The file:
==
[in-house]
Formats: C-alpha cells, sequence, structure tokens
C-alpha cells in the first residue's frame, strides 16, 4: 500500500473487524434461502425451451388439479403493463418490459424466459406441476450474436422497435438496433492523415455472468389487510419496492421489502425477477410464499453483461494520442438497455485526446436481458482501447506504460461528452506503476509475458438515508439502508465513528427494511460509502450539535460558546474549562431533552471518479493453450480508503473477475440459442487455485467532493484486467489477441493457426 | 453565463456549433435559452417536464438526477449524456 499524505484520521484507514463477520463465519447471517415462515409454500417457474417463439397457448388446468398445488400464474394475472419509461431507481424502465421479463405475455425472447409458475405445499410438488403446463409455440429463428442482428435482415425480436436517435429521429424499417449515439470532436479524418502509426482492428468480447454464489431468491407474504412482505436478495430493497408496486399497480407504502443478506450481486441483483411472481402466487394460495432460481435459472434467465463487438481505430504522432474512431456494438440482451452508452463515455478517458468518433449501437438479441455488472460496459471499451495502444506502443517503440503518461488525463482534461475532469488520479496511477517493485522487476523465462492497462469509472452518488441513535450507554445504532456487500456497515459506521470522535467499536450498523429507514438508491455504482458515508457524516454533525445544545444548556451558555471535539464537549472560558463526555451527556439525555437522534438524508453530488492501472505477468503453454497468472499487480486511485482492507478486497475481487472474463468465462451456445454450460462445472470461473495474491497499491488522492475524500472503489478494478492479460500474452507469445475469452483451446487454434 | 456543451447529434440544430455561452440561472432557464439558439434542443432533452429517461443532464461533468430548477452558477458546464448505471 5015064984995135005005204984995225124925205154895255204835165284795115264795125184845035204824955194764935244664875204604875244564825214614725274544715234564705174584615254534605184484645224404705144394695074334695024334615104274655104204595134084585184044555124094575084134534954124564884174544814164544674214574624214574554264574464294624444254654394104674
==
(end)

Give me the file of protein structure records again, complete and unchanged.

[in-house]
Formats: C-alpha cells, sequence, structure tokens
C-alpha cells in the first residue's frame, strides 16, 4: 500500500473487524434461502425451451388439479403493463418490459424466459406441476450474436422497435438496433492523415455472468389487510419496492421489502425477477410464499453483461494520442438497455485526446436481458482501447506504460461528452506503476509475458438515508439502508465513528427494511460509502450539535460558546474549562431533552471518479493453450480508503473477475440459442487455485467532493484486467489477441493457426 | 453565463456549433435559452417536464438526477449524456 499524505484520521484507514463477520463465519447471517415462515409454500417457474417463439397457448388446468398445488400464474394475472419509461431507481424502465421479463405475455425472447409458475405445499410438488403446463409455440429463428442482428435482415425480436436517435429521429424499417449515439470532436479524418502509426482492428468480447454464489431468491407474504412482505436478495430493497408496486399497480407504502443478506450481486441483483411472481402466487394460495432460481435459472434467465463487438481505430504522432474512431456494438440482451452508452463515455478517458468518433449501437438479441455488472460496459471499451495502444506502443517503440503518461488525463482534461475532469488520479496511477517493485522487476523465462492497462469509472452518488441513535450507554445504532456487500456497515459506521470522535467499536450498523429507514438508491455504482458515508457524516454533525445544545444548556451558555471535539464537549472560558463526555451527556439525555437522534438524508453530488492501472505477468503453454497468472499487480486511485482492507478486497475481487472474463468465462451456445454450460462445472470461473495474491497499491488522492475524500472503489478494478492479460500474452507469445475469452483451446487454434 | 456543451447529434440544430455561452440561472432557464439558439434542443432533452429517461443532464461533468430548477452558477458546464448505471 5015064984995135005005204984995225124925205154895255204835165284795115264795125184845035204824955194764935244664875204604875244564825214614725274544715234564705174584615254534605184484645224404705144394695074334695024334615104274655104204595134084585184044555124094575084134534954124564884174544814164544674214574624214574554264574464294624444254654394104674